The Document Object Model is a cross-platform and language-independent application programming interface that treats an HTML, XHTML, or XML document as a tree structure wherein each node is an object representing a part of the document.
In computing, Extensible Markup Language is a markup language that defines a set of rules for encoding documents in a format that is both human-readable and machine-readable.
In computer programming, an application programming interface is a set of subroutine definitions, protocols, and tools for building application software.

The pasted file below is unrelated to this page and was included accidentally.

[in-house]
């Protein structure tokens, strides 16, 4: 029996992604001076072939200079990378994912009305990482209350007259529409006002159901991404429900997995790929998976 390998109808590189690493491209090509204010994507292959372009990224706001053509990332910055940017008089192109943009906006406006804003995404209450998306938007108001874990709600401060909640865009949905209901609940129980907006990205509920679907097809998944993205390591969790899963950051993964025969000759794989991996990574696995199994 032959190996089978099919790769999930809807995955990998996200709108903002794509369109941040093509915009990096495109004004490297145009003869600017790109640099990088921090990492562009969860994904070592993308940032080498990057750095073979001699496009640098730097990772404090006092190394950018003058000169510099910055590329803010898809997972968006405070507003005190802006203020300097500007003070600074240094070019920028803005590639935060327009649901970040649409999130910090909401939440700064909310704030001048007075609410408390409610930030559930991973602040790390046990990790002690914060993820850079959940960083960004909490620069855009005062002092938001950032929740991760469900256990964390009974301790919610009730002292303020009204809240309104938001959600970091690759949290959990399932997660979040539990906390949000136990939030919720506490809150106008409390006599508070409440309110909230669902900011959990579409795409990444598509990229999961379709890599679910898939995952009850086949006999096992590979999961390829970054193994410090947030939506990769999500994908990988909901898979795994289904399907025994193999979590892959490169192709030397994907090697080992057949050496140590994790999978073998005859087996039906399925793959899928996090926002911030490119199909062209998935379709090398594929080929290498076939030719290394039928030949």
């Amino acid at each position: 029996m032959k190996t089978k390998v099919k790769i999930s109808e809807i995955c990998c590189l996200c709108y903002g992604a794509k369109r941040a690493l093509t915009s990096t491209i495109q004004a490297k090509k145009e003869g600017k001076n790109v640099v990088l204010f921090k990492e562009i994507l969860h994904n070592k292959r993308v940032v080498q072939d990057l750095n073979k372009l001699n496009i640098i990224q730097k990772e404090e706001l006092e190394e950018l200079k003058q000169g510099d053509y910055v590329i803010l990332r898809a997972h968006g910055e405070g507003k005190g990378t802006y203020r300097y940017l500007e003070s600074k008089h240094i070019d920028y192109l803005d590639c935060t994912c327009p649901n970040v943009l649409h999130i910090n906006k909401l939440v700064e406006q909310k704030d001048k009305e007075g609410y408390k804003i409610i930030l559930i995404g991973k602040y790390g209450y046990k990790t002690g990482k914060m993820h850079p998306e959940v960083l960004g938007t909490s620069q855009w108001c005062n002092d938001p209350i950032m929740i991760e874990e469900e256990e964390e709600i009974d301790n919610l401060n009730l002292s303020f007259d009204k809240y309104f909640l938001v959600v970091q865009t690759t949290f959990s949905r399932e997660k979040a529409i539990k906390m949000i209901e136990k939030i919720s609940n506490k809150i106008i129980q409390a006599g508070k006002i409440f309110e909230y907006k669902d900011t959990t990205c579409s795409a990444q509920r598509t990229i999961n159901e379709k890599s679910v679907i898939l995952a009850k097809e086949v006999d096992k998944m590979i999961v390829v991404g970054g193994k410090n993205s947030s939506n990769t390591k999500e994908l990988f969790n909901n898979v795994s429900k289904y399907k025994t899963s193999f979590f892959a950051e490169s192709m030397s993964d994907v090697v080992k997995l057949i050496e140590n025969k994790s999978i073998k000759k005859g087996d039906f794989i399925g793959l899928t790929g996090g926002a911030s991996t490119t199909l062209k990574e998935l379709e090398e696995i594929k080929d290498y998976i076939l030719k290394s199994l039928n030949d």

A tree structure or tree diagram is a way of representing the hierarchical nature of a structure in a graphical form.
The DOM: What's the Document Object Model? by freeCodeCamp
The objects can be manipulated programmatically and any visible changes occurring as a result may then be reflected in the display of the document.
HTML: The DOM (Document Object Model) by Educator.com
The principal standardization of DOM was handled by the World Wide Web Consortium, which last developed a recommendation in 2004.
The World Wide Web Consortium is the main international standards organization for the World Wide Web.
WHATWG took over development of the standard, publishing it as a living document.
The Web Hypertext Application Technology Working Group is a community of people interested in evolving HTML and related technologies.
A living document, also known as an evergreen document or dynamic document, is a document that is continually edited and updated.
The W3C now publishes stable snapshots of the WHATWG standard.